Directed by Jodie Foster and starring Rosemarie DeWitt, "Arkangel" begins with a societally beneficial enough concept: What if there were chips allowing a parent to track their children and block upsetting imagery from them? The concept, of course, results in horrific consequences, with children becoming emotionally stunted and volatile.
"Nosedive" is, in many ways, a departure for Black Mirror. It was written by comedy writers Rashida Jones and Michael Schur, directed by Darkest Hour's Joe Wright, and features a satirically bright pastel palette. Bryce Dallas Howard and Alice Eve are our anchors in a world where folks rate each other on every possible interaction. What could possibly go wrong?
What starts as a fun riff on Star Trek featuring a sympathetically nerdy protagonist turns into an agile criticism of toxic masculinity and entitlement featuring... the same sympathetically nerdy protagonist? "USS Callister" has many twists and turns in store, and you'll find yourself second-guessing every video game you play henceforth.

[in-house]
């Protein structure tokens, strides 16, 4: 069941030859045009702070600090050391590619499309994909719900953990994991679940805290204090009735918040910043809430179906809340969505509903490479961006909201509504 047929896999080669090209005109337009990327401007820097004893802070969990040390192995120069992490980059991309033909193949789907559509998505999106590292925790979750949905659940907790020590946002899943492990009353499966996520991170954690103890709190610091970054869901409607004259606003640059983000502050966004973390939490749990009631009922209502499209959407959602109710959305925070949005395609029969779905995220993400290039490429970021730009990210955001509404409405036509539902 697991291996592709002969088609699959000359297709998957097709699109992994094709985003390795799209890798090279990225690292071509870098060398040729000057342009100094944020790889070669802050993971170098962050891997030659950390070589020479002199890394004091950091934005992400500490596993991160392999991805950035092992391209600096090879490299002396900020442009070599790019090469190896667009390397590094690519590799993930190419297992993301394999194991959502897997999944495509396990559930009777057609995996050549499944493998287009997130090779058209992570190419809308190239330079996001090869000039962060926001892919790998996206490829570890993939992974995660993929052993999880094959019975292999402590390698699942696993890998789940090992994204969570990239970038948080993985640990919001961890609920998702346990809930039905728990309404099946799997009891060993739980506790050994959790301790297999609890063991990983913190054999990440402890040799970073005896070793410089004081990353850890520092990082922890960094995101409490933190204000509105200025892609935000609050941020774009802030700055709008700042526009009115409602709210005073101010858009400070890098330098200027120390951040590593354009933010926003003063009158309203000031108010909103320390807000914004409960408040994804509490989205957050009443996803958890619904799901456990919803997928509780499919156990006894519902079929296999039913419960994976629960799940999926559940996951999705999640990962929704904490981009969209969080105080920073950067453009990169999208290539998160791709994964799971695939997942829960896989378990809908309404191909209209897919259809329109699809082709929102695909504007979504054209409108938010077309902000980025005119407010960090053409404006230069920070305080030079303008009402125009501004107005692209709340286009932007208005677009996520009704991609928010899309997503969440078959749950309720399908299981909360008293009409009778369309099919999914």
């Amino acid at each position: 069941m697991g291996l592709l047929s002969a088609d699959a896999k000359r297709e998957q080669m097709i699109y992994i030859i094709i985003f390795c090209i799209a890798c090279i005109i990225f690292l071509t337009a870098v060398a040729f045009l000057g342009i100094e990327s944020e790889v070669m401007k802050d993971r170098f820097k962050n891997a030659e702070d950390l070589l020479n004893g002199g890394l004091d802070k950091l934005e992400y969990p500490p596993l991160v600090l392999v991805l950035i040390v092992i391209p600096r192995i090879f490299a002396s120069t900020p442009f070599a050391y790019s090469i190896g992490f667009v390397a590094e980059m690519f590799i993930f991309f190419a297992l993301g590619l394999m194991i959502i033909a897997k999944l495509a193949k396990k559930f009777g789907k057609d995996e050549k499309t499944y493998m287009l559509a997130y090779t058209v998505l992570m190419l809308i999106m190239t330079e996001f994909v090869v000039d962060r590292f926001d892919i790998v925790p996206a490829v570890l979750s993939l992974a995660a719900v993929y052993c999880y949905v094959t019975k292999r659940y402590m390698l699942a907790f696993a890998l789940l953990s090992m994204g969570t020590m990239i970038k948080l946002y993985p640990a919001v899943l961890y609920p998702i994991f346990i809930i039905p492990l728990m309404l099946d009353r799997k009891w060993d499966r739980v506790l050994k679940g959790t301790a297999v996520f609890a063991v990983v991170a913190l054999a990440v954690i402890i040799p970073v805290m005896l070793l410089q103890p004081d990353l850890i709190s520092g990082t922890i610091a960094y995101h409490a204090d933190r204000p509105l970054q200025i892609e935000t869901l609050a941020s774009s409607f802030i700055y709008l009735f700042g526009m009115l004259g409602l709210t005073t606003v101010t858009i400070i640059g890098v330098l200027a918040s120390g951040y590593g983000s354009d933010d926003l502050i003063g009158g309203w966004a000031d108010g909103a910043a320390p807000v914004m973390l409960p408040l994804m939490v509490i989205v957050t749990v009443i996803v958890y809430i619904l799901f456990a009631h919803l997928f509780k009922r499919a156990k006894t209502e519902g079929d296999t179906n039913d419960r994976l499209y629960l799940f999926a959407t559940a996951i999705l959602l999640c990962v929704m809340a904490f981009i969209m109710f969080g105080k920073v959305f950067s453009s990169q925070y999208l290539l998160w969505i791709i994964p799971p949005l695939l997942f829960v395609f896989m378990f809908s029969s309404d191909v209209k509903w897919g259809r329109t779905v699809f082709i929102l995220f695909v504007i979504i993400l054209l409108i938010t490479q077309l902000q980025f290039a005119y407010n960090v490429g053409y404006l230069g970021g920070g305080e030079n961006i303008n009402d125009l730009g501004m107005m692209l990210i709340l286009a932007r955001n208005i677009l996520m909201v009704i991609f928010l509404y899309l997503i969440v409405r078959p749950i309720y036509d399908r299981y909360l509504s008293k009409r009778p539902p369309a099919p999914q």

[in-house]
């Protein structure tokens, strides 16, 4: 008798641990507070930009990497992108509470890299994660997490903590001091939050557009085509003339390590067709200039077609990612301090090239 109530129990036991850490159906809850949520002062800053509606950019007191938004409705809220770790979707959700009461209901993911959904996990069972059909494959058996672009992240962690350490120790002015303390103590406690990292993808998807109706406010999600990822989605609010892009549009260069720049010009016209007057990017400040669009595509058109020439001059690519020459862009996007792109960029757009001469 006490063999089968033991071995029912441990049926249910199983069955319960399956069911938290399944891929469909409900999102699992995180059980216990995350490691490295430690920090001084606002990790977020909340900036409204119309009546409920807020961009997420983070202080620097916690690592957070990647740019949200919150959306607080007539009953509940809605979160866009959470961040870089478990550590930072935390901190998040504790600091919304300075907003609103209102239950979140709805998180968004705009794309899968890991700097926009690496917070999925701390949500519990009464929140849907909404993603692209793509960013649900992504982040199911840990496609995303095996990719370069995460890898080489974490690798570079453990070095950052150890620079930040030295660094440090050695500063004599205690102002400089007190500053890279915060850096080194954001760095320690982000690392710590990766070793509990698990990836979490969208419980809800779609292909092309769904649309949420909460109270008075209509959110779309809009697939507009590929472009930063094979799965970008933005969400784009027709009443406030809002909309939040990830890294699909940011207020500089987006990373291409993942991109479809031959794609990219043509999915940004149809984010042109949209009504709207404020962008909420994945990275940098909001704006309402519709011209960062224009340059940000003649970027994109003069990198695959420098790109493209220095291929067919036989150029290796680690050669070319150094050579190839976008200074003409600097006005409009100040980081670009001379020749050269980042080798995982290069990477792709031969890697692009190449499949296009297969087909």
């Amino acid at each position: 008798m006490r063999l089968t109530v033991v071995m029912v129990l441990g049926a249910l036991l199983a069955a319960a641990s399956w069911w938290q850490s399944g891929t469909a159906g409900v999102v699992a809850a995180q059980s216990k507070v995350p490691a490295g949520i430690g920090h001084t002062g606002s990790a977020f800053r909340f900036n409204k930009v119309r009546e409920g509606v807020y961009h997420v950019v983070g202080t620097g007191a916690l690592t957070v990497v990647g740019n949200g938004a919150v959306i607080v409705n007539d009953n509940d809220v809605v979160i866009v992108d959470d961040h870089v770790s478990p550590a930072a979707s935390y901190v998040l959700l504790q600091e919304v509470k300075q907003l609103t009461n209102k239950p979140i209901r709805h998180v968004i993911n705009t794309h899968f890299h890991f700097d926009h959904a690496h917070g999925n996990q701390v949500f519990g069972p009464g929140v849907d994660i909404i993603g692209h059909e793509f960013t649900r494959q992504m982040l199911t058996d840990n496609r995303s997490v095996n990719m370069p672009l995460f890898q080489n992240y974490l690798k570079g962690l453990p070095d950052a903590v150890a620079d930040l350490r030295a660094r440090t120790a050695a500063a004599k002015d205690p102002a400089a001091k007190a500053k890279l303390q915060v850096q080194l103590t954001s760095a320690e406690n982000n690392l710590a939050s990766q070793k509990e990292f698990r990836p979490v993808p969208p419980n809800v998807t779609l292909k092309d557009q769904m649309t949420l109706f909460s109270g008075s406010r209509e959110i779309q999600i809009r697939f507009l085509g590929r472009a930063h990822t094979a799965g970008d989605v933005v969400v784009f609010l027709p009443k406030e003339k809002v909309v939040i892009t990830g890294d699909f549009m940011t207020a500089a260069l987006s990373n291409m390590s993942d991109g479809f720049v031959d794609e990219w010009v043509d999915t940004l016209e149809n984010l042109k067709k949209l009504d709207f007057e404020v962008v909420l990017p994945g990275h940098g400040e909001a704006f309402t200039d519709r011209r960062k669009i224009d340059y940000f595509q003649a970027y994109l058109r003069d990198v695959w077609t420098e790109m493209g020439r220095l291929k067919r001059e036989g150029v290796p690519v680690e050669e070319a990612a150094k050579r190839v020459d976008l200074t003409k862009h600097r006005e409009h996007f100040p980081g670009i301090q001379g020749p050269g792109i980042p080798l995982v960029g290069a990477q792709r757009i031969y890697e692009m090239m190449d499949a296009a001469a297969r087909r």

From acclaimed, gritty-and-grimy director John Hillcoat comes "Crocodile", an episode about the paradoxical malleability and rigidity of memory. A woman and her companion strike and kill a cyclist, covering up the crime for years. When the companion wants to come clean, she kills him, too, and must undergo a series of police-aided memory recalls to avoid being caught.
Hang The DJ
If you're having dating woes, "Hang The DJ" will have particular resonance for you. An omnipresent dating service, facilitated by a voice known as Coach, collects data of all participants and matches folks to a thorough degree, even stating how long they can stay together. But what happens when a couple wants to stay together longer than the system says they can?